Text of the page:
Scottsdene Secondary School learners prevented from entering Eerste Rivier School

By Minister Debbie Schäfer, Western Cape Minister of Education:

Early last week, it became apparent that certain members of the Eerste Rivier Community were opposed to the Western Cape Education Departments (WCED) plan to relocate learners temporarily from Scottsdene Secondary School to the vacant Eerste Rivier Primary School building for the course of the third term.

In terms of this plan, the learners were to have moved to Eerste Rivier while contractors installed mobile classrooms at Scottsdene Secondary School for occupation during the fourth term.

WCED senior officials held various meetings, which included community meetings and consultations with the interim School Governing Body, in order to discuss the planned temporary relocation of learners.

The WCED explained to these community members that this was a temporary arrangement for the duration of the 3rd term and that other options for schooling had been investigated but are not viable at this stage.

I also invited members of the interim SGB to meet with me to discuss the planned relocation and how it would greatly benefit learners from Scottsdene. They rejected this offer.

The members of the community stated that they did not want learners from Scottsdene Secondary School to occupy the new school building for various reasons.

The WCED assured the community members that this was a temporary situation for only a part of the 3rd term and that the WCED would ensure that the school building would be as ‘good as new’ well ahead of learners entering the school premises at the start of the 2016 academic year.

Despite these assurances, it is clear that some community members in Eerste Rivier are vehemently opposed to this move and further consultations will not result in a positive outcome.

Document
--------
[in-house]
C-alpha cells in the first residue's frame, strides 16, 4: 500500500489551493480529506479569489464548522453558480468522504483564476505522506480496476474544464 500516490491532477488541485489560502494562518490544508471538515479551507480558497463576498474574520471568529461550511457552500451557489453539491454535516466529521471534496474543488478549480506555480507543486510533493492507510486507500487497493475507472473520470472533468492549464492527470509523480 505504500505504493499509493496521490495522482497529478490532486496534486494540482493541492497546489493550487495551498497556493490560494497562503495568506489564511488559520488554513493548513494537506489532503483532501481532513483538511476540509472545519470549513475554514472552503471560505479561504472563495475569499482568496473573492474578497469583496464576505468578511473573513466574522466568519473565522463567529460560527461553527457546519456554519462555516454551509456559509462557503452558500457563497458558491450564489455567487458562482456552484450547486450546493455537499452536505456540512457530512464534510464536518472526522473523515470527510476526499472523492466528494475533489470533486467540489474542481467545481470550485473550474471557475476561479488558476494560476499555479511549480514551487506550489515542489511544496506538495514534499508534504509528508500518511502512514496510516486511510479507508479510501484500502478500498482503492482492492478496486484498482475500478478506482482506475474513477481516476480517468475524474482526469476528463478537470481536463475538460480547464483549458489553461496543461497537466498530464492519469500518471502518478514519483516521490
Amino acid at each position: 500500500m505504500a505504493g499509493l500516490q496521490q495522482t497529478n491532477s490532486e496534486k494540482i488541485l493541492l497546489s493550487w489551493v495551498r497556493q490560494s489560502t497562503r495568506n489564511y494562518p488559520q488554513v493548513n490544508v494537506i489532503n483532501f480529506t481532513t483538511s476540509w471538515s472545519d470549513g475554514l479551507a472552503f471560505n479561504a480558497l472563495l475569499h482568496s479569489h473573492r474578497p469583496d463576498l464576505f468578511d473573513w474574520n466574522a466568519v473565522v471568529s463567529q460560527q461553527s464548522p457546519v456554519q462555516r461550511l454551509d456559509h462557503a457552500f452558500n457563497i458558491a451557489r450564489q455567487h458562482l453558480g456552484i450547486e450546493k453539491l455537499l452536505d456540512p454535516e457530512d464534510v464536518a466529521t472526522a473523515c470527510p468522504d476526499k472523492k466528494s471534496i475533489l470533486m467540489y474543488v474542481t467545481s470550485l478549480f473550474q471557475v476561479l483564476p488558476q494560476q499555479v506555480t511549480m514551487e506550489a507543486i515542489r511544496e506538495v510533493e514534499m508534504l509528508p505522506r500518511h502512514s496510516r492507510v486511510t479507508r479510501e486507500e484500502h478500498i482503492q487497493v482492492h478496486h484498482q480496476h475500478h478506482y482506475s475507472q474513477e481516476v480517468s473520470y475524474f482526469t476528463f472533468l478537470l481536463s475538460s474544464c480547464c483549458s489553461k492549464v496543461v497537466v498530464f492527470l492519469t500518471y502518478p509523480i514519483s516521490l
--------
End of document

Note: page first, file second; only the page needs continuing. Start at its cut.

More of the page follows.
Some community members have allegedly vowed to block roads and stage protests so that the Scottsdene learners could not access the school.

A member of the community also emailed a media house stating that ‘all hell would break loose if the move was carried out’.

Given these threats and in the interest of learner and educator safety, our officials have moved rapidly to arrange alternative accommodation. The WCED will accommodate Grades 8 to 10 in a community hall in Scottsdene while learners in Grades 11and 12 will share nine existing prefabricated classrooms at Scottsdene Secondary School.

Public Works has undertaken to fast-track the installation of mobile classrooms at Scottsdene Secondary School, starting with 12 classrooms on the school’s parking lot this week.

Meanwhile, contractors have started civil works on the school’s sports fields to accommodate a further 14 mobile classrooms. Public Works expects that it will take about three weeks to install these 14 classrooms.

The WCED will work with the school to provide a catch-up programme during the September holiday.

I am disheartened at how some of these community members have opposed this temporary measure in such an uncaring manner, given that the school building is standing vacant and it is for the benefit of young learners in the Western Cape.

Given the circumstances the WCED and the school community of Scottsdene Secondary School find themselves in, it was my hope that the community members of Eerste Rivier would, in the interest of education, welcome learners from Scottsdene to the school.

It is therefore very disappointing that specific individuals are depriving the Scottsdene learners of this opportunity.

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